The international trade of players in European club football does not seem to have had any negative effects on the national teams in the major leagues. Data presented in this article indicate a potentially positive effect for England and no effect for Spain, Italy and Germany. Contrary to this, the national teams in Norway, Greece and France seem to have benefited from exporting players to leagues of better quality than their own domestic leagues.
international trade of players European club football foreign players impacts on national teams.
This case study analyses some of the effects of the international trade of players in European club football and particularly the consequences for national teams, both the importing and exporting nations. Analyses based on FIFA rankings do not indicate that the growth in the import of foreigners has had a negative impact upon the national teams in the most successful footballing nations. This does not correspond with the idea that foreign players are to blame for the lack of success of a national team--a commonly held attitude among English football fans. Indeed, for England, the correlation coefficient indicates that the opposite effect is more likely, namely that the national team has benefited from importing foreigners to the English Premier League (EPL). During the 2006-07 season 42% of the EPL players were foreigners, assuming players from Scotland, Wales, Northern Ireland and Ireland be counted as 'English'. If the latter group had been registered as foreigners, the proportion would increase to 62%. In all of the top four teams (Arsenal, Chelsea, Liverpool and Manchester United), the proportion of foreigners exceeded 50%.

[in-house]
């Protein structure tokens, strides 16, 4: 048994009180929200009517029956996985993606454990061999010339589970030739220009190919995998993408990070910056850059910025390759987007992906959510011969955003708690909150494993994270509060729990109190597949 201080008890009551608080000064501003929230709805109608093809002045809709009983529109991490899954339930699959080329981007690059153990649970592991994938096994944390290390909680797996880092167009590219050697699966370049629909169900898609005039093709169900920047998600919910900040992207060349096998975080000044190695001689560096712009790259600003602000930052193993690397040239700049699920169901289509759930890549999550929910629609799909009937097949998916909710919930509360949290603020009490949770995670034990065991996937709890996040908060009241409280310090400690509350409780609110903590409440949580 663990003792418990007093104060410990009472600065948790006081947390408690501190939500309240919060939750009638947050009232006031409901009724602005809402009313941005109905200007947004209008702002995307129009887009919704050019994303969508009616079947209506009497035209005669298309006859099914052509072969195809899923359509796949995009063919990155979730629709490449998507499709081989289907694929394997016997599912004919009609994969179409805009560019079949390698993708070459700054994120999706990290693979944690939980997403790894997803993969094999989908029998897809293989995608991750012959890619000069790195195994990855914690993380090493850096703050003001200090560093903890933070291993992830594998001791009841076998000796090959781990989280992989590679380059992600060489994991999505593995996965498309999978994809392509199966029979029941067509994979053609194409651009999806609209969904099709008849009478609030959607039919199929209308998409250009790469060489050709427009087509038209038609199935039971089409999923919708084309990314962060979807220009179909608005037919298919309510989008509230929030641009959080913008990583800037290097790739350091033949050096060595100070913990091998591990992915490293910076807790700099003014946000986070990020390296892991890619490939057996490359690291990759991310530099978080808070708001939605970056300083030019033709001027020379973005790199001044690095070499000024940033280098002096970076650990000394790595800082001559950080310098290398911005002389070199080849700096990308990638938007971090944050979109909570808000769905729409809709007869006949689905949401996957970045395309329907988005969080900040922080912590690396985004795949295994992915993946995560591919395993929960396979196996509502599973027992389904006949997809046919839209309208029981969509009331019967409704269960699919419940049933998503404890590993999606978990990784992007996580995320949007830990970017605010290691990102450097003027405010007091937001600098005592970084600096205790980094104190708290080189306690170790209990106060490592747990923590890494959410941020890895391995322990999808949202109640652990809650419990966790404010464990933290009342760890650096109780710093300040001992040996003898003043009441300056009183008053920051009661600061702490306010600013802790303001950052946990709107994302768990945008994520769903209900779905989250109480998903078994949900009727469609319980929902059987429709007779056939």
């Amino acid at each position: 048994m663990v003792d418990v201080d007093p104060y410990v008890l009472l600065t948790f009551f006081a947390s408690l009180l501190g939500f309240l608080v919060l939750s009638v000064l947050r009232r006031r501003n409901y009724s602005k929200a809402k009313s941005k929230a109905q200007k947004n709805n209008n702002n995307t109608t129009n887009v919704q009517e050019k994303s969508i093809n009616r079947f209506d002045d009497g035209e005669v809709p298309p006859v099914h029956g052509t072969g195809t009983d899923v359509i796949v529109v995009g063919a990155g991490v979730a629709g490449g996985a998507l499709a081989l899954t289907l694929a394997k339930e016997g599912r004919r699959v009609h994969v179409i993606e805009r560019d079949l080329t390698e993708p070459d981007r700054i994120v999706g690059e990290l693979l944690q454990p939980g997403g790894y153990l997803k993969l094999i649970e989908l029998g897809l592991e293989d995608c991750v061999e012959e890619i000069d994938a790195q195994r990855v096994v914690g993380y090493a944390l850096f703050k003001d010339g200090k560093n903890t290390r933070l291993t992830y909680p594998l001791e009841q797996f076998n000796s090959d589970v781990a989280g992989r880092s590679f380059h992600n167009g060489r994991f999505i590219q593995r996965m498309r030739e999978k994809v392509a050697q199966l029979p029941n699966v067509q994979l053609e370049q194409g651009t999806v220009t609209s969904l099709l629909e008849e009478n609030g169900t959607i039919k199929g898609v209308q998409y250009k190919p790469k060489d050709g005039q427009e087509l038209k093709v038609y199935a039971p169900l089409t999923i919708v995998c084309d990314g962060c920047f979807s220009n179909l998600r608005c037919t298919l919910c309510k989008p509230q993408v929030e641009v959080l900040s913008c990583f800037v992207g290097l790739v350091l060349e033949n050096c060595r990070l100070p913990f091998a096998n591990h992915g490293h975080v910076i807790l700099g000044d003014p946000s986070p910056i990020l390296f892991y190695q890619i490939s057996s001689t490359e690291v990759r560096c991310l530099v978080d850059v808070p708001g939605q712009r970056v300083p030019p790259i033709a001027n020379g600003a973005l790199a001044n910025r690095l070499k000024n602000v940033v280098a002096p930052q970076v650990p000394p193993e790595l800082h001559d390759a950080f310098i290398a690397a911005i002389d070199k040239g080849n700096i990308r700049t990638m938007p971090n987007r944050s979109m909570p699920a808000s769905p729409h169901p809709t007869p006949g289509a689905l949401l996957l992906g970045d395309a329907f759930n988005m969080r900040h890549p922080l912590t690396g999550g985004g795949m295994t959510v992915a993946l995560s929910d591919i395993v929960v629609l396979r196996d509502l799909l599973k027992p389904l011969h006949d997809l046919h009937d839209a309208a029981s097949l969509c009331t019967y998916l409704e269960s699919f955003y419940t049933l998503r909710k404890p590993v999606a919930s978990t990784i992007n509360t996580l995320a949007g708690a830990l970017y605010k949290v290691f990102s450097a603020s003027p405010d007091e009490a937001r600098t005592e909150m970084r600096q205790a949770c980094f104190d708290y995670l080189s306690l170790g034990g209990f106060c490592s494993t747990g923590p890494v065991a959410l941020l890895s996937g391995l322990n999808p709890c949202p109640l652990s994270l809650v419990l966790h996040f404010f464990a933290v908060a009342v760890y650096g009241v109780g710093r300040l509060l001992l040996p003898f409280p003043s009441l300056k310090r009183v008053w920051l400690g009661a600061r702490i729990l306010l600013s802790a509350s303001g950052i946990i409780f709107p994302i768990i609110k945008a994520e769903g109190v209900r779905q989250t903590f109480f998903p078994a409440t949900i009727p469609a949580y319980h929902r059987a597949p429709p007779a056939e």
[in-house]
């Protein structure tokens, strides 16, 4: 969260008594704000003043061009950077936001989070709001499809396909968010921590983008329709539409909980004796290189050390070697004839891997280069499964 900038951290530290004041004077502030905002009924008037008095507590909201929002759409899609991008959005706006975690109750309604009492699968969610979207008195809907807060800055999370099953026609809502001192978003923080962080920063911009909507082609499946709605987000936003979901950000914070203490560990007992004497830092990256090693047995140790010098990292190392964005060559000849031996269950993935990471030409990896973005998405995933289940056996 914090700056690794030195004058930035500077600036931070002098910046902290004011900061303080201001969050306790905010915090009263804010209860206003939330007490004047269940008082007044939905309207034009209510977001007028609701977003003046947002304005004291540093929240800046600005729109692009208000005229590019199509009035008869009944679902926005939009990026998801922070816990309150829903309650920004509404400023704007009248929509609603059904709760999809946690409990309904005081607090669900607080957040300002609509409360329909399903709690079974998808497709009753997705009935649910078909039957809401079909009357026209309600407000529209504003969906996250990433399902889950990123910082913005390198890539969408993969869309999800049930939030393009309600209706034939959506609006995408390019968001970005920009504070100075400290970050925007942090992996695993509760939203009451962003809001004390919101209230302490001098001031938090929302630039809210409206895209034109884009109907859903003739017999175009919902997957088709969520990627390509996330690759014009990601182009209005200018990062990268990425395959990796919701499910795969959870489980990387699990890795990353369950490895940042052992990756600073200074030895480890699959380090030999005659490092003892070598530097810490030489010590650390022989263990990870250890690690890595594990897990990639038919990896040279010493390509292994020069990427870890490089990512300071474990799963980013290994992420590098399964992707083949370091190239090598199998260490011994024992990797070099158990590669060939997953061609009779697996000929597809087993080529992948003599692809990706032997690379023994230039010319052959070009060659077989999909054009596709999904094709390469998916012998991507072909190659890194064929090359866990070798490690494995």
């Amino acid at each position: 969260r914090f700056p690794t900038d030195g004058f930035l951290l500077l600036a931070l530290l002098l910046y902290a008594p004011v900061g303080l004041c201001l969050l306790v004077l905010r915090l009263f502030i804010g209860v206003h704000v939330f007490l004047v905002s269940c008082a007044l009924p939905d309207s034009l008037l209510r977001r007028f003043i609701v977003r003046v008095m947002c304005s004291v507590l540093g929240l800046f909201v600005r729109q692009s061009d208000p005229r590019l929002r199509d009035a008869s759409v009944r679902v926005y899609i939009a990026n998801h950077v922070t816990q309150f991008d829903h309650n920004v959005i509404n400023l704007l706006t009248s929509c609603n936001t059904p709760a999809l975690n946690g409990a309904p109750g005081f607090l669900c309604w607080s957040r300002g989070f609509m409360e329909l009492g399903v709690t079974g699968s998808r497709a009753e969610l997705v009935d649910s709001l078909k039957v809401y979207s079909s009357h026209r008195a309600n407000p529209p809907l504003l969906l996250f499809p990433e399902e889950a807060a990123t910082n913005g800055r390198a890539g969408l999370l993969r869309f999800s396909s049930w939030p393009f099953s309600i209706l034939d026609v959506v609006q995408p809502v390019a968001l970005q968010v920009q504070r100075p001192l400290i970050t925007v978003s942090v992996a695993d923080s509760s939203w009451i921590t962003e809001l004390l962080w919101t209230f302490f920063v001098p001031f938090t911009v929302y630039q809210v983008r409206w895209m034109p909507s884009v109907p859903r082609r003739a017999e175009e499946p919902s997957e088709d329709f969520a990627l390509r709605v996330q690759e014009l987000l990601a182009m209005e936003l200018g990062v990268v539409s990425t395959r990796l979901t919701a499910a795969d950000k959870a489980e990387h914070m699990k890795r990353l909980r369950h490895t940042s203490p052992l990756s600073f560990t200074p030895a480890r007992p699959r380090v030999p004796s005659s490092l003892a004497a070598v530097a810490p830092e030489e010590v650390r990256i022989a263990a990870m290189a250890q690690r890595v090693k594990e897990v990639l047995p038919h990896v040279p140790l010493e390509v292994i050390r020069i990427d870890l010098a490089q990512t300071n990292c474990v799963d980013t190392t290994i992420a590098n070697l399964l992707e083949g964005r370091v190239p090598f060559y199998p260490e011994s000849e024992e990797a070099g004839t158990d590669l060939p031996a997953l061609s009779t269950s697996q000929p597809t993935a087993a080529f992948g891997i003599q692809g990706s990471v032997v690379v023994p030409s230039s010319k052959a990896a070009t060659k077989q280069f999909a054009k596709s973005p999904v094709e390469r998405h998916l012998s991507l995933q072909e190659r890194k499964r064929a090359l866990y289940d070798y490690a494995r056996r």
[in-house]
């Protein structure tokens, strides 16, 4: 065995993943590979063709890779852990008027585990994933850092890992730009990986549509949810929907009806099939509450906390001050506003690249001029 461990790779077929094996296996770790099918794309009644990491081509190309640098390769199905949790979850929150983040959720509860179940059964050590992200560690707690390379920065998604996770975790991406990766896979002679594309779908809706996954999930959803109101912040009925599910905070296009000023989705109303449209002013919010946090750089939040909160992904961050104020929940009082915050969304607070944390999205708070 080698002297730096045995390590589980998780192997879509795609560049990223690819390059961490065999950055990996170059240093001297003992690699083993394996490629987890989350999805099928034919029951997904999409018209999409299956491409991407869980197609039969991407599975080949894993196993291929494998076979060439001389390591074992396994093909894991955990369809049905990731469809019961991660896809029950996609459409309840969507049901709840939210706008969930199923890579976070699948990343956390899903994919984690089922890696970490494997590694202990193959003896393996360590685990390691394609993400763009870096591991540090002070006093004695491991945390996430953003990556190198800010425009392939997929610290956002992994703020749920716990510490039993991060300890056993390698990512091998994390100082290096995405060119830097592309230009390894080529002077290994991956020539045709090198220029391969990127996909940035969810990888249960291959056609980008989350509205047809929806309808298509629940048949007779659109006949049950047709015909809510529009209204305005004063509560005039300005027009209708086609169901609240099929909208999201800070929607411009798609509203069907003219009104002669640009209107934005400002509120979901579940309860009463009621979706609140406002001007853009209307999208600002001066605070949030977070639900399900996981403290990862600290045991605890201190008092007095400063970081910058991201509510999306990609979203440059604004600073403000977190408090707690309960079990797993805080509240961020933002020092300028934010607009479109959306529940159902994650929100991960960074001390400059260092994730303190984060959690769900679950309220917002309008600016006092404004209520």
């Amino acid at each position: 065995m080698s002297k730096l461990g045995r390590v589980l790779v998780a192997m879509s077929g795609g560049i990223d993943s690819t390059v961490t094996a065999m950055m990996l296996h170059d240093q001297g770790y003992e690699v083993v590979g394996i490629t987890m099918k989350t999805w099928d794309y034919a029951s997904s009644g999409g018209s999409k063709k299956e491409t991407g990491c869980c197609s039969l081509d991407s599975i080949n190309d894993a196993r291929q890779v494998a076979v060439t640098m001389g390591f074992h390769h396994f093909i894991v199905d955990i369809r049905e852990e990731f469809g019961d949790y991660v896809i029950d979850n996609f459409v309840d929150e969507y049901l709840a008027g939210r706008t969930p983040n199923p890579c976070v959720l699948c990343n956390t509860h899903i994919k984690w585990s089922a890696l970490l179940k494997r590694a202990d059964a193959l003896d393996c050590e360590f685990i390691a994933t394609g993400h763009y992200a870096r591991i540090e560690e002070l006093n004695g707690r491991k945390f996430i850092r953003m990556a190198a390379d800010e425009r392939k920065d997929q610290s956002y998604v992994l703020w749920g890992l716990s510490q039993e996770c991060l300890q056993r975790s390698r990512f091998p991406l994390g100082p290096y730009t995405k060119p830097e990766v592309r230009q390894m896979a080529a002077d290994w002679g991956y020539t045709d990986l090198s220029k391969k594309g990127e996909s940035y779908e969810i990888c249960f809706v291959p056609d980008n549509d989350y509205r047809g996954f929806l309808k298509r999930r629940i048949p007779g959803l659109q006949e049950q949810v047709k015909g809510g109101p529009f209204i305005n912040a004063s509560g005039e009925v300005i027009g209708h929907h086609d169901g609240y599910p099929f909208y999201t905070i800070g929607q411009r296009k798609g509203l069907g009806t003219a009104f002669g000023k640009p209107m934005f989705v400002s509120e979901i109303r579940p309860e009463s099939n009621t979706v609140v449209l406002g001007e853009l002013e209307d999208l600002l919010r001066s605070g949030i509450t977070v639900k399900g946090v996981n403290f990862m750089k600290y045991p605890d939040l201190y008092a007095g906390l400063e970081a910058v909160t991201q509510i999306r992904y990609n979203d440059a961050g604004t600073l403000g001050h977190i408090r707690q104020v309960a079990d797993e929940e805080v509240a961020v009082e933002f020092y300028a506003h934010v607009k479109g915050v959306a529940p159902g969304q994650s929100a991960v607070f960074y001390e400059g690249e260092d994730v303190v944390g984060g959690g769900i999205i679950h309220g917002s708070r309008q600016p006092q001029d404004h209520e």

One explanation for this could be that foreign players have improved the learning environment for the English players--i.e. for those who have not been displaced from their clubs. The import of foreigners has enabled them to play with, and against, more talented players than would otherwise have been possible. This, in turn, may have improved their quality as players.
The analyses did not reveal any effects, either positive or negative, for national teams in the other major European football nations, i.e. Spain, Italy and Germany. The data indicates that the national teams in Norway, Greece and even France have benefited from exporting their best footballers to the leagues in the major nations, according to the FIFA ranking. The most likely reason for this is that players from these nations have improved by moving to clubs operating in leagues where the learning environment is better than at home. In turn, this may have benefited their respective national teams.
The international trade of players in European club football is well established. It involves both import from other continents and the movement within Europe of European players. These developments have also influenced from which domestic clubs the national teams recruit their players.
Until the mid-1990s the majority of European internationals played for clubs in their own domestic leagues. Since the start of the 21st century this pattern has been dramatically altered, with football players moving across borders in much the same way as other imports and exports.
Many in the 'football family' have not been happy with this development, mainly through fear that foreigners will displace local talent and thereby reduce the quality of the national team. Sepp Blatter, FIFA president, has argued for introducing an article in a new EU treaty to allow quotas on foreign footballers. Trevor Brooking, the former England international, who by 2007 was the English Football Association's director of development, has expressed similar views. Brooking suggests the growing number of foreign players in the Premier League has deprived domestic talent of first-team football, which, in turn, has had a detrimental effect on England's chances of being successful in major tournaments (Slater, 2007); "The national team has to be under threat--the numbers show that. …